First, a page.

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Experimental Brain Research

, Volume 232, Issue 12, pp 3949–3963 | Cite as

Oculomotor inhibitory control in express saccade makers

  • Felicity D. A. WolohanEmail author
  • Paul C. Knox
Research Article

Abstract

Express saccade makers (ESMs) produce high proportions (>30 %) of low-latency (80–130 ms) express saccades in tasks in which such responses are usually suppressed. In addition, high directional error rates on the antisaccade (AS) task suggest a failure of oculomotor inhibitory mechanisms in ESMs. However, the AS task is complex and does not provide a measure of inhibitory processes in isolation. We therefore examined inhibitory control in 25 ESM and 28 non-ESM (‘Norm’) participants, using a minimally delayed oculomotor response (MDOR) task. After a randomised fixation period, a pro-saccade target appeared for 200 or 1,000 ms. Participants were instructed to maintain fixation and saccade to the target position upon target offset. In a control task, they saccaded on target onset. Overall, saccade latency was considerably increased in the MDOR task compared to the control task (354 vs. 170 ms; p < 0.001), and we also observed a latency modulation with display time (200: 399, 1,000: 302 ms; p < 0.001). However, there was no evidence of a difference between groups (p = 0.29). Errors consisted primarily of responses to target onsets and error rates were comparable between the groups (p = 0.33). The overproduction of fast, reflexive responses was still observed in ESMs who generated a higher proportion of their errors within the express latency range (p < 0.001). We confirmed that in the AS task, the ESMs exhibited a higher directional error rate (p = 0.03). These results suggest that the performance ‘deficit’ observed on the AS task in ESMs cannot be attributed to generally weaker inhibitory control.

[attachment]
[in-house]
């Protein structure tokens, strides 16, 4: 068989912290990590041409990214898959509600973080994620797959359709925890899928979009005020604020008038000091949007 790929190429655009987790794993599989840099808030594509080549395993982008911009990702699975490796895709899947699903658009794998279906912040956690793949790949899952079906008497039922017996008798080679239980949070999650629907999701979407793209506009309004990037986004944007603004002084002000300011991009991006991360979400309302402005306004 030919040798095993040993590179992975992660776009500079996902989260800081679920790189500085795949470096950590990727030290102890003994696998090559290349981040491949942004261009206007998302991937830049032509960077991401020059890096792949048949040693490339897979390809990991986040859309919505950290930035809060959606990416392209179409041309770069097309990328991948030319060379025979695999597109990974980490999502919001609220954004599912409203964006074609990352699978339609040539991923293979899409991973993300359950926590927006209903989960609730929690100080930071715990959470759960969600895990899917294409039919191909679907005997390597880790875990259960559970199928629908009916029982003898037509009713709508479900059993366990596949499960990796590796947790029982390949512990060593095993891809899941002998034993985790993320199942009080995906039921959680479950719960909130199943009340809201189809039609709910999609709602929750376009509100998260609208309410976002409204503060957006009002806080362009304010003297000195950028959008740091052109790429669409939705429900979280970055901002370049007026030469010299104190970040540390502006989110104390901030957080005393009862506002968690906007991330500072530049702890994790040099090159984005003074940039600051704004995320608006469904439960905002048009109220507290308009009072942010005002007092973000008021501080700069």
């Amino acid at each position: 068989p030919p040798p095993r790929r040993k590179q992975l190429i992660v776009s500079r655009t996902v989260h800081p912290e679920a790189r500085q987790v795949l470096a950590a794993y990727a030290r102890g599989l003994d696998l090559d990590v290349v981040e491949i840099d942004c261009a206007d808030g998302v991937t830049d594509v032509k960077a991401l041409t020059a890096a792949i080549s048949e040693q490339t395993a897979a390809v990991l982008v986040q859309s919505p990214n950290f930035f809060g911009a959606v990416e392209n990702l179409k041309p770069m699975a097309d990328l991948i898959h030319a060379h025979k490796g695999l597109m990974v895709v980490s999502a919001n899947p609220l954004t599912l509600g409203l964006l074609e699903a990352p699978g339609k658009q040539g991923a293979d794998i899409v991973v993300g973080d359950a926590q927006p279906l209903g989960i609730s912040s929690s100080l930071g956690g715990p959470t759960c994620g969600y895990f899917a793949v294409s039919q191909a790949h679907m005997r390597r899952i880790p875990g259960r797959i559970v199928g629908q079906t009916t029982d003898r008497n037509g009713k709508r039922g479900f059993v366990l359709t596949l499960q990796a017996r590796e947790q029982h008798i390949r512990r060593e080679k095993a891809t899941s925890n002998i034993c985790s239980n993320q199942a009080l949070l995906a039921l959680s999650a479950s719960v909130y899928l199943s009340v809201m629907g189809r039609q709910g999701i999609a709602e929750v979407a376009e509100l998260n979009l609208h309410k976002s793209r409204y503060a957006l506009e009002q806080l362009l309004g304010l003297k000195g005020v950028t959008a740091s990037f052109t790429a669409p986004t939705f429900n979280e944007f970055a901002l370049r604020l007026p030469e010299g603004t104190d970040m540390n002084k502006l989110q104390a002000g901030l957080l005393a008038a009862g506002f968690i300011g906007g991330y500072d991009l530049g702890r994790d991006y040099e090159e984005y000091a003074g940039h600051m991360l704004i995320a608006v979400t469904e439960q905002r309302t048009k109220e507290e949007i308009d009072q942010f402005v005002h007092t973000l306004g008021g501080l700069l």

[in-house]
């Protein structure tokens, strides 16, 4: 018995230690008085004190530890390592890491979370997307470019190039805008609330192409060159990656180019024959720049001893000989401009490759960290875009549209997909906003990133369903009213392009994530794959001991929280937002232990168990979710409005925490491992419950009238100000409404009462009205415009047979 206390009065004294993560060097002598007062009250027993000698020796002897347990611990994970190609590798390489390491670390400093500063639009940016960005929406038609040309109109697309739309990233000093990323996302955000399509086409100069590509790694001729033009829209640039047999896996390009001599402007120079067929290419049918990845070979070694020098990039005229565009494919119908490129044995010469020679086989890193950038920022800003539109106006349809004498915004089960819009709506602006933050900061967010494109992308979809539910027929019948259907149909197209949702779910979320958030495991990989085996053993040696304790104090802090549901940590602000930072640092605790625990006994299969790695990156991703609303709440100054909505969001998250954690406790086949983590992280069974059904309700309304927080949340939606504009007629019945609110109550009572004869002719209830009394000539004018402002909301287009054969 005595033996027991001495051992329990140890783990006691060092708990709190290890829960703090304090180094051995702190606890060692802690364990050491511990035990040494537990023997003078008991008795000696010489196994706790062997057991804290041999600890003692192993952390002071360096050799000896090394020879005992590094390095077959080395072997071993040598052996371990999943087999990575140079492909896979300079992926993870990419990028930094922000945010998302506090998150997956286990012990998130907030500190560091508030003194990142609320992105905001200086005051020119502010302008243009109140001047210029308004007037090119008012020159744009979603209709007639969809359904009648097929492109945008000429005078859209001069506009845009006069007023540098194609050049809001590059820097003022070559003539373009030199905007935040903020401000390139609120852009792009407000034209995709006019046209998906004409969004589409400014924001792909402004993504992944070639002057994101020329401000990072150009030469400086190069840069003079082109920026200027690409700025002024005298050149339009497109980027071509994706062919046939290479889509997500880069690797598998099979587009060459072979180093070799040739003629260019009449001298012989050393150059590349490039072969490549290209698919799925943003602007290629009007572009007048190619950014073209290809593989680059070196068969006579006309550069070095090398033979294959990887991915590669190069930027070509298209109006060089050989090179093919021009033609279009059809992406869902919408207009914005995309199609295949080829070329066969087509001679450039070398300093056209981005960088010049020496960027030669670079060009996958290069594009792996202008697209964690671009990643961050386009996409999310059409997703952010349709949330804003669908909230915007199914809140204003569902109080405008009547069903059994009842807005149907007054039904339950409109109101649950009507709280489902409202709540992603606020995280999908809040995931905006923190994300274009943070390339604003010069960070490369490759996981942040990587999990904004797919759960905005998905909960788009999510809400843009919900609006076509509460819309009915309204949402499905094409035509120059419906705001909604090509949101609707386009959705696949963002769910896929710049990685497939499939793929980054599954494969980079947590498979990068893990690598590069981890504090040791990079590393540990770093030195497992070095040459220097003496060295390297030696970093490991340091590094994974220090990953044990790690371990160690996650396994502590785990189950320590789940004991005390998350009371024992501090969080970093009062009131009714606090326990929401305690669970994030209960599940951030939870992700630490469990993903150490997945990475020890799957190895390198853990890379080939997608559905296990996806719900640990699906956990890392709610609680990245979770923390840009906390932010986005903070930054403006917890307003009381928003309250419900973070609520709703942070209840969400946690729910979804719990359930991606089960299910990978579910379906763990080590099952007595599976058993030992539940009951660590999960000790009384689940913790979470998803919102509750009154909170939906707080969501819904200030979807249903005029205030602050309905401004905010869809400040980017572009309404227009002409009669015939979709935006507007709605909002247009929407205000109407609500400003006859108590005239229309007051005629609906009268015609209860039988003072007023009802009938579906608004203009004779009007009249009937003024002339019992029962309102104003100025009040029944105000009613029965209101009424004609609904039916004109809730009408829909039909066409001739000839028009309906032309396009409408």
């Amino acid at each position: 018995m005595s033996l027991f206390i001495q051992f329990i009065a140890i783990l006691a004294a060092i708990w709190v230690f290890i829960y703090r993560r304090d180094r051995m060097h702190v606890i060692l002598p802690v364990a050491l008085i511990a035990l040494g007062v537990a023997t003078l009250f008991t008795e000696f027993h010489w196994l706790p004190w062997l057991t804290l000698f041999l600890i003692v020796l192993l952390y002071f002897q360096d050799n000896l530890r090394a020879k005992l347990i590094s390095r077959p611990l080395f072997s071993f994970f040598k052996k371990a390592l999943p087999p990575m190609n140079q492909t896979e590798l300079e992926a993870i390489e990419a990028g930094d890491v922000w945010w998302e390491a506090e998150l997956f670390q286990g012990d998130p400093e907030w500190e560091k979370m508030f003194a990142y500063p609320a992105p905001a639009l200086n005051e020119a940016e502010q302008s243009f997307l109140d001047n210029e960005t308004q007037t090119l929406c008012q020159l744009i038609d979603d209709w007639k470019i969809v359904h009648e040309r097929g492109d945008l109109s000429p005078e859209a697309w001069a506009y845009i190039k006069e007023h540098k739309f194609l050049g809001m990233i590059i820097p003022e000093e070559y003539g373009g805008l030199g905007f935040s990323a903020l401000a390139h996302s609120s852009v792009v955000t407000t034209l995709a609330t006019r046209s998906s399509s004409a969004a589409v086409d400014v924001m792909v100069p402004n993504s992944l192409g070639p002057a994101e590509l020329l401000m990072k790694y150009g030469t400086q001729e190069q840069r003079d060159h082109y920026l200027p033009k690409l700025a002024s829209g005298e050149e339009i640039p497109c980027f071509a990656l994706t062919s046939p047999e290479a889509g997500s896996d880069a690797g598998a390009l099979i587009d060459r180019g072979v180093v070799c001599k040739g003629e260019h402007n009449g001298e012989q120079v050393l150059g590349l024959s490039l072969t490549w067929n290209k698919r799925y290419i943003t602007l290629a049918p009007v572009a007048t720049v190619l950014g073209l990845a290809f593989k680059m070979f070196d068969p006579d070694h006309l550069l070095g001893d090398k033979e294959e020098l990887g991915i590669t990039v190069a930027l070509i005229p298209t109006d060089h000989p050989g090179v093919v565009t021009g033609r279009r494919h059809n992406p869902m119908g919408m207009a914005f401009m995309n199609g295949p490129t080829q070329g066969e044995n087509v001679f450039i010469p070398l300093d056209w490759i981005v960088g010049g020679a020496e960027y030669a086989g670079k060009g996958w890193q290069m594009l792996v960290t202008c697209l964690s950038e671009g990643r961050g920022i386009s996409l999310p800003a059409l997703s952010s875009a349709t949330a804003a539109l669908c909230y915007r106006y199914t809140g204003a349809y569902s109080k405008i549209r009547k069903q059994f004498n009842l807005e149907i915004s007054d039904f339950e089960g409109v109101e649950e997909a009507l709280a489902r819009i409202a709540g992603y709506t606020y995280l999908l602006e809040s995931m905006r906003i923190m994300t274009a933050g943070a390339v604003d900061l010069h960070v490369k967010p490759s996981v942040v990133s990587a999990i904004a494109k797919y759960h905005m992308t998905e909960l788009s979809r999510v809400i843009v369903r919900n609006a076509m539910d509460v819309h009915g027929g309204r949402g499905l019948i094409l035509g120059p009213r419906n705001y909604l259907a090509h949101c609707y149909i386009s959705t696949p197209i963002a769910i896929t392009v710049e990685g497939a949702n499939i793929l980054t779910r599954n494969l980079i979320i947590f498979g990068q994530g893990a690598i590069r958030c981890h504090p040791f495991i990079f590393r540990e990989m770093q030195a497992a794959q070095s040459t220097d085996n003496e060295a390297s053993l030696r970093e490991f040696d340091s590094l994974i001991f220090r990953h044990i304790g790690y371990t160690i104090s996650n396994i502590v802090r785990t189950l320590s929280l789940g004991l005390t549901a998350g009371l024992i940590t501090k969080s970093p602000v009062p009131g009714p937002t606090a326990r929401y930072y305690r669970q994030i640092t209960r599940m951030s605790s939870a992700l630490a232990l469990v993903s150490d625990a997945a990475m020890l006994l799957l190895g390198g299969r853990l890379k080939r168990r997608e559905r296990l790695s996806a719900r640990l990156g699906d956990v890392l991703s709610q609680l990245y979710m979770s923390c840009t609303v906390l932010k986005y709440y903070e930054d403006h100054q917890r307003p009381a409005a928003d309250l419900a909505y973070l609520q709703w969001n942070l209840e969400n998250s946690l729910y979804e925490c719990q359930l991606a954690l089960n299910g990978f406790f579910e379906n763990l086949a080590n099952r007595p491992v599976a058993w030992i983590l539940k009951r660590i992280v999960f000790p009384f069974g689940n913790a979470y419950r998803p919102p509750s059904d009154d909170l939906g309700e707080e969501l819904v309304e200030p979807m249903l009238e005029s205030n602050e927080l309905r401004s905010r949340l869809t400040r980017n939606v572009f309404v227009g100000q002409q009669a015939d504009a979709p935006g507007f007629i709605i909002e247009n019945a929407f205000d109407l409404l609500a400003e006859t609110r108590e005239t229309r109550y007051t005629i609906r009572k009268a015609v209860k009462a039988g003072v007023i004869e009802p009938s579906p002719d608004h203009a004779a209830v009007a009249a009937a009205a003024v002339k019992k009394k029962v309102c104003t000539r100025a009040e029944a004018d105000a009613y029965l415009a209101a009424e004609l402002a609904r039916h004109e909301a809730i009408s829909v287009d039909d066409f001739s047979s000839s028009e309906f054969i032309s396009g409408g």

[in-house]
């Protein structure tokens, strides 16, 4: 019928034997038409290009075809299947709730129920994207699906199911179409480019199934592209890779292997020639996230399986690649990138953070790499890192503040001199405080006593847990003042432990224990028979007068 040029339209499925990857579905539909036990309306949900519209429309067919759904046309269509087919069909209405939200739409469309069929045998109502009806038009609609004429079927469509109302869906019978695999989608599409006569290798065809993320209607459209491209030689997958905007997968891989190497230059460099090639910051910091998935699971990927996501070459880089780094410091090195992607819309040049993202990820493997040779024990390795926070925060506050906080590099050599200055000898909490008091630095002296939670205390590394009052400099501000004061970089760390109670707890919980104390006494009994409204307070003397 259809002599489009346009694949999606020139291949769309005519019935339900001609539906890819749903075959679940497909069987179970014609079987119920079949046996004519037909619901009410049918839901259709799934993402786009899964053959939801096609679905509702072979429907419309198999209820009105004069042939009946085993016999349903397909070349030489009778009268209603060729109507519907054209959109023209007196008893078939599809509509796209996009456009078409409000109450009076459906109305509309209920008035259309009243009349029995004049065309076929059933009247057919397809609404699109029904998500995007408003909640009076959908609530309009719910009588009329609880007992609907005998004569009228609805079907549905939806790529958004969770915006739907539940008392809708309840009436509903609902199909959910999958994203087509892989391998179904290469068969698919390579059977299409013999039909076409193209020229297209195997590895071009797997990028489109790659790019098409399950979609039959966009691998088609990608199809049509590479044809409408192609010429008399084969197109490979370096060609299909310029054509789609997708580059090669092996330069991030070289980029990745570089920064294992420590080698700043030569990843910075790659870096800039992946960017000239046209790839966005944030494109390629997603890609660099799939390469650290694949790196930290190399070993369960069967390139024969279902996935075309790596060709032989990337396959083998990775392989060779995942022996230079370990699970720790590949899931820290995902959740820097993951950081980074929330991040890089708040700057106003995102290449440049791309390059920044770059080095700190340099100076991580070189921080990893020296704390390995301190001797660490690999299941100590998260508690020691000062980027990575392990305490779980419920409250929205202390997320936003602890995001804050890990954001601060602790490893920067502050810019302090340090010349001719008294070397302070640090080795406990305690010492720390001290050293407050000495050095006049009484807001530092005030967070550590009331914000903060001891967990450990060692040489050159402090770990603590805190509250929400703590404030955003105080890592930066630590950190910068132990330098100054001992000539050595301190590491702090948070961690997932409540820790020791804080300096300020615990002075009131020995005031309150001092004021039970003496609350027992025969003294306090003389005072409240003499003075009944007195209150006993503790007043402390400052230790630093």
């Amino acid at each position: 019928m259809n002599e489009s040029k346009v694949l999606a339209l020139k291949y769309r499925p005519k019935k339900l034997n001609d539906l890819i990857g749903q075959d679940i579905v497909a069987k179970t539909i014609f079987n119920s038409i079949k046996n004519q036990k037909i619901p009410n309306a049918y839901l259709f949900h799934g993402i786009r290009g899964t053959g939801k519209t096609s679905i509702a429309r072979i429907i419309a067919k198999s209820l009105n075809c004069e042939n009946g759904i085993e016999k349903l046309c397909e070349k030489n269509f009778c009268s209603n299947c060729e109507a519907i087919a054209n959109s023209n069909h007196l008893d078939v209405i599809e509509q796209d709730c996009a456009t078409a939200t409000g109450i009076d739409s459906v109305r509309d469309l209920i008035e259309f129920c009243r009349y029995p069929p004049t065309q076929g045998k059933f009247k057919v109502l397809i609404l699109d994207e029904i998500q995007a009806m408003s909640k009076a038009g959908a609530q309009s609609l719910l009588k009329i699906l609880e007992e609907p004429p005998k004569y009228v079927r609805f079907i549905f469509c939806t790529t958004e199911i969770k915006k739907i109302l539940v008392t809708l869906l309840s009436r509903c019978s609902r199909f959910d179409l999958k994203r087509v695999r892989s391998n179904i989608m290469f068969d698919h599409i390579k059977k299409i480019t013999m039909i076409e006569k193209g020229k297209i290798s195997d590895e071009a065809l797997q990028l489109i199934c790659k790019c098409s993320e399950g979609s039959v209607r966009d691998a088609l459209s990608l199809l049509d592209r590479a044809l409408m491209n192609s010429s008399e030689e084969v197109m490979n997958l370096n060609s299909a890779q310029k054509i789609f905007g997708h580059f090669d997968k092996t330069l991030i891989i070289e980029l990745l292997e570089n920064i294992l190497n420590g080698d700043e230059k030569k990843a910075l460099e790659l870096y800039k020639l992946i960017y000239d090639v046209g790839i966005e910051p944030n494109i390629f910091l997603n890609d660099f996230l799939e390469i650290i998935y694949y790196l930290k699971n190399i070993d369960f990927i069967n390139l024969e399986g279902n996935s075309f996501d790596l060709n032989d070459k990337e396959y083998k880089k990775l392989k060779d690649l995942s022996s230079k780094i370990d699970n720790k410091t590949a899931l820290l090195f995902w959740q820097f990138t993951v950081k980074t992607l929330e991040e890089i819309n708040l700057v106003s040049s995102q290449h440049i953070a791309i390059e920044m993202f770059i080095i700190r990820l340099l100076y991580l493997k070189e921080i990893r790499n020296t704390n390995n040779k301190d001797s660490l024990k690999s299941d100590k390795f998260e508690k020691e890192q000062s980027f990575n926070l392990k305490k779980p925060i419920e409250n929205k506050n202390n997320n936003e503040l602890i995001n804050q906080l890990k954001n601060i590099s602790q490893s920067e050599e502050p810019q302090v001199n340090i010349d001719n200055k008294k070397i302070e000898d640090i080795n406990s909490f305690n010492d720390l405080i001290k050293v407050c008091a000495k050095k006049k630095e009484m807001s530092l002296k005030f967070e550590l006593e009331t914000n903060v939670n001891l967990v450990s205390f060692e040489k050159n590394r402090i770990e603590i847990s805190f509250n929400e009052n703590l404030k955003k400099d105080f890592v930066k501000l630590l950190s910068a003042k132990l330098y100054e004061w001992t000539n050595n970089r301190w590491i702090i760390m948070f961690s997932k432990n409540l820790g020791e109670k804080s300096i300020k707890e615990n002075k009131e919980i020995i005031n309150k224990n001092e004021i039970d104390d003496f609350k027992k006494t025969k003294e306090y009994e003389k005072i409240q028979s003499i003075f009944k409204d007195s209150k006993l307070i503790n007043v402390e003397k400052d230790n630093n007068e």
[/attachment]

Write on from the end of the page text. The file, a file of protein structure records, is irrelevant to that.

Keywords

Saccades Express saccades Antisaccades Inhibitory control Latency 

Notes

Acknowledgments

This study was supported by a project grant from the Leverhulme Trust (RPG329). We are grateful to all the participants who took part in these experiments.

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Copyright information

© Springer-Verlag Berlin Heidelberg 2014

Authors and Affiliations

  1. 1.Department of Eye and Vision Science, Institute of Ageing and Chronic DiseaseUniversity of LiverpoolLiverpoolUK

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